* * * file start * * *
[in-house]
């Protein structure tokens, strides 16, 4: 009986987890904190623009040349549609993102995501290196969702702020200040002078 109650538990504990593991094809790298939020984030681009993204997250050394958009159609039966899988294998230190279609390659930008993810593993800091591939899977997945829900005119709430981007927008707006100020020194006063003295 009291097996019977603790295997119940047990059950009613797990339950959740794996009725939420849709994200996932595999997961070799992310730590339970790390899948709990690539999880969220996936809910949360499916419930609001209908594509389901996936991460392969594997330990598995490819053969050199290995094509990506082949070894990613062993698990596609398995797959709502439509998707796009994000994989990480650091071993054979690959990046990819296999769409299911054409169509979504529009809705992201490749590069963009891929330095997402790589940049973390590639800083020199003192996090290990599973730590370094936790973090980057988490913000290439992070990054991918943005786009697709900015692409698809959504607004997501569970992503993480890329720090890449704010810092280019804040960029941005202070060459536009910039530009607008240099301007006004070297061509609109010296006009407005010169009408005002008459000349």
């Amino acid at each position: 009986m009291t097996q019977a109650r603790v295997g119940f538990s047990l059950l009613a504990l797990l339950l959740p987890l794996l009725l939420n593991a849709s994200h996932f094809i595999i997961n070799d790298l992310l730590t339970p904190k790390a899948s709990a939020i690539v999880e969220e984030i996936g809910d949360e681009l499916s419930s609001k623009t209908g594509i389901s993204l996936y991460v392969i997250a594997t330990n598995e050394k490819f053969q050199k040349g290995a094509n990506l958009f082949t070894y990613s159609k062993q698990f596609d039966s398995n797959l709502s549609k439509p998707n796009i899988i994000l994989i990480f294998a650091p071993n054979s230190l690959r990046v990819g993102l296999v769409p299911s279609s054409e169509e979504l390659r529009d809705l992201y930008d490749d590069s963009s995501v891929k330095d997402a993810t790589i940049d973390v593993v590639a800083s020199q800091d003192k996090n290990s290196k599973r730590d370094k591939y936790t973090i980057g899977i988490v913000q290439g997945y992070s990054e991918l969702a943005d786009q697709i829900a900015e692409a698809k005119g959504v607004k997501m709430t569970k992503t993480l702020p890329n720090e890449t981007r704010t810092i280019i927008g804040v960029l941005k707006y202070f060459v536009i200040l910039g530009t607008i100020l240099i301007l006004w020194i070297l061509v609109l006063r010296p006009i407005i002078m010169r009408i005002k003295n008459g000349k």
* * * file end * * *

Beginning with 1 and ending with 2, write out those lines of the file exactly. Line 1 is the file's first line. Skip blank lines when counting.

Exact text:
[in-house]
């Protein structure tokens, strides 16, 4: 009986987890904190623009040349549609993102995501290196969702702020200040002078 109650538990504990593991094809790298939020984030681009993204997250050394958009159609039966899988294998230190279609390659930008993810593993800091591939899977997945829900005119709430981007927008707006100020020194006063003295 009291097996019977603790295997119940047990059950009613797990339950959740794996009725939420849709994200996932595999997961070799992310730590339970790390899948709990690539999880969220996936809910949360499916419930609001209908594509389901996936991460392969594997330990598995490819053969050199290995094509990506082949070894990613062993698990596609398995797959709502439509998707796009994000994989990480650091071993054979690959990046990819296999769409299911054409169509979504529009809705992201490749590069963009891929330095997402790589940049973390590639800083020199003192996090290990599973730590370094936790973090980057988490913000290439992070990054991918943005786009697709900015692409698809959504607004997501569970992503993480890329720090890449704010810092280019804040960029941005202070060459536009910039530009607008240099301007006004070297061509609109010296006009407005010169009408005002008459000349």